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Tuesday, 13 March 2018 12:50

Dairying not all bad, tourism not all good

Written by  Alastair Frizzell, managing director of Frizzell Agricultural Electronics
Is dairying the worst offender when it comes to environment protection? Is dairying the worst offender when it comes to environment protection?

Is it fair that the New Zealand dairy industry is criticised while tourism is lauded?

Overseas income from tourism is now claimed to exceed the dairy industry’s export income.

Dairy farmers are accused of polluting not only our waterways but now also our air as a result of burning farm waste. Tourism is said to be ‘clean and green’, rapidly growing and promoting the best of NZ to the rest of the world. 

Like many glib statements, the truth is often more complicated.

If you have recently tried to rent a car, stayed in a motel, driven on our main tourist routes or visited a tourist site you will have experienced some of the negative impact of the tourist industry. 

If we look at the economic impact of tourism the picture gets even worse. Tourism generates about $14 billion annually. The industry employs 13% of our workforce. While this is good for employment, unfortunately the sector generates only 8% of NZ’s gross income: each worker in the tourism industry generates $44,000 of annual income. 

The average worker in NZ contributes $74,000 to our gross income. A job in the tourist industry is only worth about 60% of the value of a job in the rest of our economy. If we compare tourism workers with dairy industry workers it gets even worse.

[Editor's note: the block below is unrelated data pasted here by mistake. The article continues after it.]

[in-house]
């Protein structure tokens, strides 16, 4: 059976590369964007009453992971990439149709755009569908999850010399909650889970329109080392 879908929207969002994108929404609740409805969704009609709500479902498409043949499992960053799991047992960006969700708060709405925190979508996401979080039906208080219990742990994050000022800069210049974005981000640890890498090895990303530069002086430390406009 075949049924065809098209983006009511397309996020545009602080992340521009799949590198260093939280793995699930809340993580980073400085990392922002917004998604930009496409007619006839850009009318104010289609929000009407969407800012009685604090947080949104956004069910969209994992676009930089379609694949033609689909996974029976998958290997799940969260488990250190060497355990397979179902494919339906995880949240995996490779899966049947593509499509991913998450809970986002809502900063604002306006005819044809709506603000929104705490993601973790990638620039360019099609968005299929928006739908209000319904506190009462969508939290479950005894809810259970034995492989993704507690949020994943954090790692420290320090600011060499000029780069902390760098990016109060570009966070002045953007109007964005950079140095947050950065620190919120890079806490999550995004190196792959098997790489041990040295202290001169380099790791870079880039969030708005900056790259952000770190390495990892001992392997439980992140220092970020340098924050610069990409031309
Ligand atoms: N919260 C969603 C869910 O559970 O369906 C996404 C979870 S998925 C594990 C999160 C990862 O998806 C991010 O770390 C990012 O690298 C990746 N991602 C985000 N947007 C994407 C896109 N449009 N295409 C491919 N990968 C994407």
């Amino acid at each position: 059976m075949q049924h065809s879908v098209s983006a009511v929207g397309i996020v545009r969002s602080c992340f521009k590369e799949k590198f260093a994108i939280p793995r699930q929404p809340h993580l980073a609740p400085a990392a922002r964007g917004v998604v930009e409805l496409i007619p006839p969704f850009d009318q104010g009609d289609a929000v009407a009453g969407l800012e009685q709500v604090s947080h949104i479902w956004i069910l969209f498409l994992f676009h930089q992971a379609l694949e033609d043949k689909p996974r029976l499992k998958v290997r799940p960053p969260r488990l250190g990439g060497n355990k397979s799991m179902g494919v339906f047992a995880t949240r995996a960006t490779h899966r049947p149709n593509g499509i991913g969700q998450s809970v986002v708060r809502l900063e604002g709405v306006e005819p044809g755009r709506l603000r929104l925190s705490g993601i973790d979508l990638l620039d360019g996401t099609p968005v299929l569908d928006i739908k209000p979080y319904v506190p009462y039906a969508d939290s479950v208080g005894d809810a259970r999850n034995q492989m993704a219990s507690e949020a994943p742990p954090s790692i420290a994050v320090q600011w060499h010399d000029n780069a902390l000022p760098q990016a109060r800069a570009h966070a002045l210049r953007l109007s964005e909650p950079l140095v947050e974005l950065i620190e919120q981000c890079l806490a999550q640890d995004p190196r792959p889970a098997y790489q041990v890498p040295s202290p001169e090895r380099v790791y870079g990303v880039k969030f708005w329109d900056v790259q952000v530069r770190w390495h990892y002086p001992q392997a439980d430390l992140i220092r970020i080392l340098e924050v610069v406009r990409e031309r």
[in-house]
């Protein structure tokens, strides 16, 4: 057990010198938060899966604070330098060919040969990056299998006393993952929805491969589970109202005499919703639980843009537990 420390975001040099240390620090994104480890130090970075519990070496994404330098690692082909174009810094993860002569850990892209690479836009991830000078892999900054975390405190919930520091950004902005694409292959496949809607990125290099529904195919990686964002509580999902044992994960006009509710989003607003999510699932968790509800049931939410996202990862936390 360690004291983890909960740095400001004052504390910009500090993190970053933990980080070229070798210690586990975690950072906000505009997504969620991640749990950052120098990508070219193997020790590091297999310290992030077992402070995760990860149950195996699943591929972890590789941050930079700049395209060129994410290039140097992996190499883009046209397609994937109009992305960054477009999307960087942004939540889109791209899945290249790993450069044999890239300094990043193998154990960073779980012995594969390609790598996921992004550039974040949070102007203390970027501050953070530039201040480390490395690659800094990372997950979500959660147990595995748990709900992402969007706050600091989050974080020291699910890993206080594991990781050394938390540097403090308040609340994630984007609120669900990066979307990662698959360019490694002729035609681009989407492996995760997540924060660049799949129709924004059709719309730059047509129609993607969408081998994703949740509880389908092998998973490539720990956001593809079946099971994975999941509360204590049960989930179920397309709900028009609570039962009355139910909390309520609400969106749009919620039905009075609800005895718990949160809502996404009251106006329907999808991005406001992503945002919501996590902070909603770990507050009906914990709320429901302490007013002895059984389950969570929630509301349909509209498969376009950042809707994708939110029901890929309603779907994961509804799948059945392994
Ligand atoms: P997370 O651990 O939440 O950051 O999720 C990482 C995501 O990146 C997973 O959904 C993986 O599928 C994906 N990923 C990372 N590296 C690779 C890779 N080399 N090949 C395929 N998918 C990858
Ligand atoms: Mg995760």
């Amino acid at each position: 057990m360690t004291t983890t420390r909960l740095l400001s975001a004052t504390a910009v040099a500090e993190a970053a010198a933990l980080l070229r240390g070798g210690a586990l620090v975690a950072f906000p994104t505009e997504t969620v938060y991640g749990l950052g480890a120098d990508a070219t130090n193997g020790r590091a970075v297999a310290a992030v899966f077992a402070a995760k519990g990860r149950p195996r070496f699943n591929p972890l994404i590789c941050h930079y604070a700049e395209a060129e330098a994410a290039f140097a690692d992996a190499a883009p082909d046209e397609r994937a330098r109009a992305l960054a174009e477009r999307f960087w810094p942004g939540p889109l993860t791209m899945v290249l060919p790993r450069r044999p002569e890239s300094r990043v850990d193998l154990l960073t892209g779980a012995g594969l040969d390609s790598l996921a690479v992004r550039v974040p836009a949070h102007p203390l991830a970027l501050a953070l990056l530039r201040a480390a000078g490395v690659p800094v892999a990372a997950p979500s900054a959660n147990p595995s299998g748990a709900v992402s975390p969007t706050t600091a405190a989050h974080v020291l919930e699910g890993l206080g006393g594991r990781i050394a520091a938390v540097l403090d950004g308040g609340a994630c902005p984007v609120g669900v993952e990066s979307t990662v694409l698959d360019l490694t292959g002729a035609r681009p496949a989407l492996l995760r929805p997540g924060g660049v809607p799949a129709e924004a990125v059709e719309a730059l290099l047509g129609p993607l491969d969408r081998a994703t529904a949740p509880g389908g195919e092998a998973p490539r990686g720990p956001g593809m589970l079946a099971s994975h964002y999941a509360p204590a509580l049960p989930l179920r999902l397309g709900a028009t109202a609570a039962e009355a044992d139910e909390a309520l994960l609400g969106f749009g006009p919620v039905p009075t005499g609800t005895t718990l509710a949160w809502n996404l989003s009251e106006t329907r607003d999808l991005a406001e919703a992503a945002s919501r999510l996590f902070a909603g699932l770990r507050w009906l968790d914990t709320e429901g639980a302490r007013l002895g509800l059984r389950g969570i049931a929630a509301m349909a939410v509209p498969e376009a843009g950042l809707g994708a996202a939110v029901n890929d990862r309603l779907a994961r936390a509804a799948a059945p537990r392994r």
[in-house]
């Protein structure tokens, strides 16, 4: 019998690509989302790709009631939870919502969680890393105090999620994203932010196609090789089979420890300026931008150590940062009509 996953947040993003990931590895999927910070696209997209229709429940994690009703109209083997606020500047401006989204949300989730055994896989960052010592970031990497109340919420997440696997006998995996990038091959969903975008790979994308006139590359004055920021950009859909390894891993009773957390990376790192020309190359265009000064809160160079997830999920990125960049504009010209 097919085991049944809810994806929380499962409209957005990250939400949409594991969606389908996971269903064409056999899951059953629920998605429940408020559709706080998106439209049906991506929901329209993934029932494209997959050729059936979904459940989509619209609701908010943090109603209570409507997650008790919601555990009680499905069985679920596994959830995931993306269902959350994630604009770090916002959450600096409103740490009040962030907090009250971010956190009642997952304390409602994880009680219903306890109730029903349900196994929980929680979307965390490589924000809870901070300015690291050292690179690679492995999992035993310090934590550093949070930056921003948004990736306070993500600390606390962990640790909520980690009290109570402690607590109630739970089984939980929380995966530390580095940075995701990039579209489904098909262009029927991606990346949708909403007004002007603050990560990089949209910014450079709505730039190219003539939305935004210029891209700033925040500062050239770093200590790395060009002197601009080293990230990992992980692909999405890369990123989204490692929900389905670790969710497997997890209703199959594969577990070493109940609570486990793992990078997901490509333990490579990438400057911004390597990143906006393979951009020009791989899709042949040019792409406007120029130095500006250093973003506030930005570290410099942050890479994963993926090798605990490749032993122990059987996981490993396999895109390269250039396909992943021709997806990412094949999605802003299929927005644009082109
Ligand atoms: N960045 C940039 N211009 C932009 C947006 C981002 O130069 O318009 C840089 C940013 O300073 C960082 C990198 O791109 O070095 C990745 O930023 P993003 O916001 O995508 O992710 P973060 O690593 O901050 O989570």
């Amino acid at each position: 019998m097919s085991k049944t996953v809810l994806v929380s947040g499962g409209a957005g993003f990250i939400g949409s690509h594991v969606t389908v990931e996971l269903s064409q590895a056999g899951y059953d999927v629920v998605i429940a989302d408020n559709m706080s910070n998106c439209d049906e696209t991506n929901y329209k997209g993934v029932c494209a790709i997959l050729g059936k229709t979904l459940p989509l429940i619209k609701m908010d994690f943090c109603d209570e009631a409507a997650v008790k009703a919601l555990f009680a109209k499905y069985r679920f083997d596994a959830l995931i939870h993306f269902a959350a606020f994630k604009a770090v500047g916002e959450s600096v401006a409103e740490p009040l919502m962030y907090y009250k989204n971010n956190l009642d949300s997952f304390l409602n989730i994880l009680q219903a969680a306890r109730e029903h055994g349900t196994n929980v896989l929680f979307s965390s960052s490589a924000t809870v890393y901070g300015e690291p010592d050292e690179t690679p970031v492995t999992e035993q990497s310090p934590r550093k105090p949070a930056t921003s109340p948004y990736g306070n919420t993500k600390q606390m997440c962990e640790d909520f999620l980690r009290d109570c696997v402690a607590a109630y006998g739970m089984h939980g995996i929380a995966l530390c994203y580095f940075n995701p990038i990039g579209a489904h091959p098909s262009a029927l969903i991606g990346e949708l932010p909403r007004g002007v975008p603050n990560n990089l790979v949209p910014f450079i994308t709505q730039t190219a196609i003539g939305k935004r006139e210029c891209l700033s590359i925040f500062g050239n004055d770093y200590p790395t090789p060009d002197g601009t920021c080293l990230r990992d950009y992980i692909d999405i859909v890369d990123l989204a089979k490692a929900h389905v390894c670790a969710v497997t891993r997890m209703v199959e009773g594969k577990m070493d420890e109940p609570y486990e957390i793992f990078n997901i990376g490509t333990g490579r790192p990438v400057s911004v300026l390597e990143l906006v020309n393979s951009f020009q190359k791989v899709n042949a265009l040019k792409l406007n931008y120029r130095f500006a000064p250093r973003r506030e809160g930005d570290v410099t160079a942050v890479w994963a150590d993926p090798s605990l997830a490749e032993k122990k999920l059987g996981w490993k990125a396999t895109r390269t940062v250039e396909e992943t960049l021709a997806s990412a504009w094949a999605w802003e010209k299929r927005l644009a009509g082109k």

Each of the 50,000 dairy workers in NZ contributes about $700,000 to our economy -- nearly 20 times the amount that a tourism worker gains for our economy. 

The dairy sector provides much higher quality, higher earning jobs than tourism does. NZ’s standard of living declines as we employ more people in the tourism sector. To increase our standard of living we need to increase the number of higher value jobs, as in the dairy industry. 

But the problems with the tourism industry go beyond the low wages the industry pays.

Last year Christchurch City Council issued fines to freedom campers who defecated or urinated in public places. Half of the people issued with fines gave the council a two-figure salute and refused to pay, knowing they would leave NZ and ignore the fines.  

Often it is taxpayers and ratepayers who bear the costs associated with the tourism industry. Tourists increase road congestion that slows traffic, and increase transport costs to local businesses. NZ residents’ quality of life is negatively affected when we find our favorite holiday location booked up and busloads of tourists filling the area; try visiting Akaroa when a cruise ship is berthed there.

Tourists by their nature are transient, so controlling or disciplining them is often impossible. Dairy farmers are on the other hand are easy to control, legislate against and discipline. It is not easy for them to up sticks and move if life get too hot. 

All of us involved in farming know of the controls and constraints imposed on farmers. Yes, farming must be environmentally responsible and sustainable, but farmers must not be held accountable unfairly. 

If we want greater income nationally we need more industries like dairying. We need to improve our productivity and improve individual incomes. Over the last five years we have had virtually no improvement in our productivity; in fact we have lost ground relative to other OECD countries.

Increased tourist numbers and more employment in tourism industries is a sure way to lower our average income. The last thing we need, as a country, is a reduced standard of living.   

• Alastair Frizzell, BAgSc, is managing director of Frizzell Agricultural Electronics.

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